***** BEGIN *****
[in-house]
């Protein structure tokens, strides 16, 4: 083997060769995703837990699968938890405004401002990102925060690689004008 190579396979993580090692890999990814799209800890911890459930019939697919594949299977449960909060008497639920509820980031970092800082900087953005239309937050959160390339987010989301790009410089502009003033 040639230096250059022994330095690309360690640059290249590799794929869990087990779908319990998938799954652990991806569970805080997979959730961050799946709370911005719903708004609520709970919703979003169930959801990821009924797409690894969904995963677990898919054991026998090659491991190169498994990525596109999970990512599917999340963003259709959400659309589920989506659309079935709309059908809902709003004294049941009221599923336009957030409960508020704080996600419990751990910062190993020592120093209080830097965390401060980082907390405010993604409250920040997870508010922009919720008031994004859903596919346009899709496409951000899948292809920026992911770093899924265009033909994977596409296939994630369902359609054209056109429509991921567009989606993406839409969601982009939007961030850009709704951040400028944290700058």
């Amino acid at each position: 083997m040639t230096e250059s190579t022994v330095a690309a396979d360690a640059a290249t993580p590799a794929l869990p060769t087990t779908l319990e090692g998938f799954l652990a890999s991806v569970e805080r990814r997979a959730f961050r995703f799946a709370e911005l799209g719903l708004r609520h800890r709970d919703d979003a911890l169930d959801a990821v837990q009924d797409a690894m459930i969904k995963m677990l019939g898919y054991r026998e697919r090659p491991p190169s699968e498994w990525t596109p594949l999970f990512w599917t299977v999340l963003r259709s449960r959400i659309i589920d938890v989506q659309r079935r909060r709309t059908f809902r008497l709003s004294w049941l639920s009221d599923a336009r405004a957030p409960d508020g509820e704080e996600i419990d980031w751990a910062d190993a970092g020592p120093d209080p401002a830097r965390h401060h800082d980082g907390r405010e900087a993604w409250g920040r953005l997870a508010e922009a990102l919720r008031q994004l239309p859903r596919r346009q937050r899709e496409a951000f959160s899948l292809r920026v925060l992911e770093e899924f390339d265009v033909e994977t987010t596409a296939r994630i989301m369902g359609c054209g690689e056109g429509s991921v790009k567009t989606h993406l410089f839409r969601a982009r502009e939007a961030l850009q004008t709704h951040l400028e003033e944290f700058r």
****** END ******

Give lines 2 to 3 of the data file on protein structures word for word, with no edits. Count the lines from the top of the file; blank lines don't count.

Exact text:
């Protein structure tokens, strides 16, 4: 083997060769995703837990699968938890405004401002990102925060690689004008 190579396979993580090692890999990814799209800890911890459930019939697919594949299977449960909060008497639920509820980031970092800082900087953005239309937050959160390339987010989301790009410089502009003033 040639230096250059022994330095690309360690640059290249590799794929869990087990779908319990998938799954652990991806569970805080997979959730961050799946709370911005719903708004609520709970919703979003169930959801990821009924797409690894969904995963677990898919054991026998090659491991190169498994990525596109999970990512599917999340963003259709959400659309589920989506659309079935709309059908809902709003004294049941009221599923336009957030409960508020704080996600419990751990910062190993020592120093209080830097965390401060980082907390405010993604409250920040997870508010922009919720008031994004859903596919346009899709496409951000899948292809920026992911770093899924265009033909994977596409296939994630369902359609054209056109429509991921567009989606993406839409969601982009939007961030850009709704951040400028944290700058």
């Amino acid at each position: 083997m040639t230096e250059s190579t022994v330095a690309a396979d360690a640059a290249t993580p590799a794929l869990p060769t087990t779908l319990e090692g998938f799954l652990a890999s991806v569970e805080r990814r997979a959730f961050r995703f799946a709370e911005l799209g719903l708004r609520h800890r709970d919703d979003a911890l169930d959801a990821v837990q009924d797409a690894m459930i969904k995963m677990l019939g898919y054991r026998e697919r090659p491991p190169s699968e498994w990525t596109p594949l999970f990512w599917t299977v999340l963003r259709s449960r959400i659309i589920d938890v989506q659309r079935r909060r709309t059908f809902r008497l709003s004294w049941l639920s009221d599923a336009r405004a957030p409960d508020g509820e704080e996600i419990d980031w751990a910062d190993a970092g020592p120093d209080p401002a830097r965390h401060h800082d980082g907390r405010e900087a993604w409250g920040r953005l997870a508010e922009a990102l919720r008031q994004l239309p859903r596919r346009q937050r899709e496409a951000f959160s899948l292809r920026v925060l992911e770093e899924f390339d265009v033909e994977t987010t596409a296939r994630i989301m369902g359609c054209g690689e056109g429509s991921v790009k567009t989606h993406l410089f839409r969601a982009r502009e939007a961030l850009q004008t709704h951040l400028e003033e944290f700058r």